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Papers of the Week

Papers: 24 Feb 2024 - 1 Mar 2024

2024 Feb 26

J Pain


Preliminary Validation of a General Factor Model of Chronic Overlapping Pain Conditions.


Summit AG, Chen C, Pettersson E, Boersma K, D'Onofrio BM, Lichtenstein P, Quinn PD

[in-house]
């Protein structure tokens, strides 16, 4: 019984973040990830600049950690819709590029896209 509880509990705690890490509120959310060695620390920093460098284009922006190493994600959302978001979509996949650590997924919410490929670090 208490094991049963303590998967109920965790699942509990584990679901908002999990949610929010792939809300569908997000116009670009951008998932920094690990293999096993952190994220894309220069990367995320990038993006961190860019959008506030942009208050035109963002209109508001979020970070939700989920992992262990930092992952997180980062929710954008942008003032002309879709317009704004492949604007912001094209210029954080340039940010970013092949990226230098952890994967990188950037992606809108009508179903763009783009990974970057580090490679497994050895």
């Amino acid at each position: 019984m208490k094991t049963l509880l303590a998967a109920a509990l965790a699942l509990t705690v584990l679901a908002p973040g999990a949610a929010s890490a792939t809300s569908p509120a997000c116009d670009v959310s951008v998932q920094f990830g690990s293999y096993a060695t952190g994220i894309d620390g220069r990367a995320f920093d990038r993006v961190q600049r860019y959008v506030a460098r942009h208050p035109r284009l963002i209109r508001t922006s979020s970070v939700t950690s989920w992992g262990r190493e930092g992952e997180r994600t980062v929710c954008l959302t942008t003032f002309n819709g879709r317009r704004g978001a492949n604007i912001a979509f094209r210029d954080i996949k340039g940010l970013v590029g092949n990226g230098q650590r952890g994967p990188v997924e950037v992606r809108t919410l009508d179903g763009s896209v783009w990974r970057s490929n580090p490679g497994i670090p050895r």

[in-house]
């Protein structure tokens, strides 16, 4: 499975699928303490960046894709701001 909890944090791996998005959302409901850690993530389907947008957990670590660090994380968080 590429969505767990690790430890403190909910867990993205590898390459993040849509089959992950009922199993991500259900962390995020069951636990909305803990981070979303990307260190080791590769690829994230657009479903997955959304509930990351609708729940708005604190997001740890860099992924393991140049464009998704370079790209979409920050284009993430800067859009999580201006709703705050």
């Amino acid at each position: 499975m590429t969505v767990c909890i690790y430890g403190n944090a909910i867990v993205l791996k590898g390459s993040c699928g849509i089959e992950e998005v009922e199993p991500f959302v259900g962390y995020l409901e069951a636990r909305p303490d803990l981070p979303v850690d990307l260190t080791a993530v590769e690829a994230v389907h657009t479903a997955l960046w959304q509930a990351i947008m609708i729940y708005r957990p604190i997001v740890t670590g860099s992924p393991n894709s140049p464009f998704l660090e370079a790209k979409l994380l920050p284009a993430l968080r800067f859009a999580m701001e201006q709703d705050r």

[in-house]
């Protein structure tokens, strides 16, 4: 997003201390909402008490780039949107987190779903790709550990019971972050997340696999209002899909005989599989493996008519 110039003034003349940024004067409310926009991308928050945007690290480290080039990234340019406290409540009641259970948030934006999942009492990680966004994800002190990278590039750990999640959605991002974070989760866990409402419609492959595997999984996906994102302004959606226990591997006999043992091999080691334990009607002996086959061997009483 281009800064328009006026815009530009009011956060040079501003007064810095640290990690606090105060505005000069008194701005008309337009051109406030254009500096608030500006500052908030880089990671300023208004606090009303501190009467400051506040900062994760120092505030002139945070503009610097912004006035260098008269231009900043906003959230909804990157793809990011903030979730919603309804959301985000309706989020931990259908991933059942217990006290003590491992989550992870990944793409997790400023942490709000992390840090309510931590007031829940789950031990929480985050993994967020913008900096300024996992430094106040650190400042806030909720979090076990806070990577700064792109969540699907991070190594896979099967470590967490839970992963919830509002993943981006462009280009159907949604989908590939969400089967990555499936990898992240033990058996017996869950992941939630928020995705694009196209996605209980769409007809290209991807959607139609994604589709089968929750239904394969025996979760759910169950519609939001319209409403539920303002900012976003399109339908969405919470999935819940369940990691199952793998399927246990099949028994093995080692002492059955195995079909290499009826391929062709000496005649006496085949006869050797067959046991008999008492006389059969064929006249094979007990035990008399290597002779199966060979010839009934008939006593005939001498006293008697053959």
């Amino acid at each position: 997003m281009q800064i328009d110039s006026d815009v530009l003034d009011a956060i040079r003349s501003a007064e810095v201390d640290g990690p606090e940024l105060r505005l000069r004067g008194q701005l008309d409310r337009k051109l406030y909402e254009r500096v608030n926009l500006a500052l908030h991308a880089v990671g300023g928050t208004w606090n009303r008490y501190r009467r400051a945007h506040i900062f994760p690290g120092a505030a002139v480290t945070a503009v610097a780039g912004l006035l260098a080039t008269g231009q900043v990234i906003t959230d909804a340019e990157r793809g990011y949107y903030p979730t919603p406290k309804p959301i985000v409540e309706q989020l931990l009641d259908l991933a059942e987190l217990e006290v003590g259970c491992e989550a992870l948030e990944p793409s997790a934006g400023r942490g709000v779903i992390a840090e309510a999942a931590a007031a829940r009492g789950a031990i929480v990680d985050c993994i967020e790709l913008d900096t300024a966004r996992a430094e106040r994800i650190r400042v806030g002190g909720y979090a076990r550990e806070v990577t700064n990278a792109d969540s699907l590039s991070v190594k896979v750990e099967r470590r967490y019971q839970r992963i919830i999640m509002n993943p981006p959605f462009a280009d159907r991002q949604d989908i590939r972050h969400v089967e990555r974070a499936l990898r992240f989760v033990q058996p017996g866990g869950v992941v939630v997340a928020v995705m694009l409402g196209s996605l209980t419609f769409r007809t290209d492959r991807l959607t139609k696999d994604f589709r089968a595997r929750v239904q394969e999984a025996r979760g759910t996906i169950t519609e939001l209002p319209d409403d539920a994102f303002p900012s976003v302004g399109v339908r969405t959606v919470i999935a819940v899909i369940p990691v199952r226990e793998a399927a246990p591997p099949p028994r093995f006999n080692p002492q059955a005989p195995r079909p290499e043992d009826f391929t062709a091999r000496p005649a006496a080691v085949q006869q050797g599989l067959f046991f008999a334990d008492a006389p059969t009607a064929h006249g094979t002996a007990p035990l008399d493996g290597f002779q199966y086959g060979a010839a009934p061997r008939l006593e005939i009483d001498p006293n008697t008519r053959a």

Chronic overlapping pain conditions (COPCs) by definition frequently co-occur, perhaps reflecting their shared etiologies. Their overlapping nature presents a methodological challenge, possibly masking associations between COPCs and health outcomes attributable to either general or specific processes. To address this challenge, we used population-based cohort data to evaluate the predictive validity of a bifactor model of nine self-reported COPCs by assessing its association with incident pain-related clinical diagnoses; pain-relevant pharmacotherapy; and other health outcomes. We obtained data from a 2005-2006 study of Swedish adult twins linked with health data from nationwide registers through 2016 (N = 25,418). We then fit a bifactor model comprising a general COPC factor and two independent specific factors measuring pain-related somatic symptoms and neck and shoulder pain. Accounting for age, biological sex, and cancer, the general factor was associated with increased risk of all pain-related outcomes (e.g., COPC diagnosis aOR, 1.71; 95% CI [1.62, 1.81]), most mental health-related outcomes (e.g., depression aOR, 1.72 [1.60, 1.85]), and overdose and mortality (e.g., all-cause mortality aOR, 1.25 [1.09, 1.43]). The somatic symptoms specific factor was associated with pain-relevant pharmacotherapy (e.g., prescribed opioids aOR, 1.25 [1.15, 1.36]), most mental health-related outcomes (e.g., depression aOR, 1.95 [1.70, 2.23]), and overdose (e.g., nonfatal overdose aOR, 1.66 [1.31, 2.10]). The neck and shoulder pain specific factor was weakly and inconsistently associated with the outcomes. Findings provide initial support for the validity and utility of a general-factor model of COPCs as a tool to strengthen understandings of co-occurrence, etiology, and consequences of chronic pain. PERSPECTIVE: This article presents associations between a novel measurement model of chronic overlapping pain conditions (COPCs) and various health outcomes. Findings provide support for measuring pain across multiple domains rather than only measuring pain specific to one physical location in both research and clinical contexts.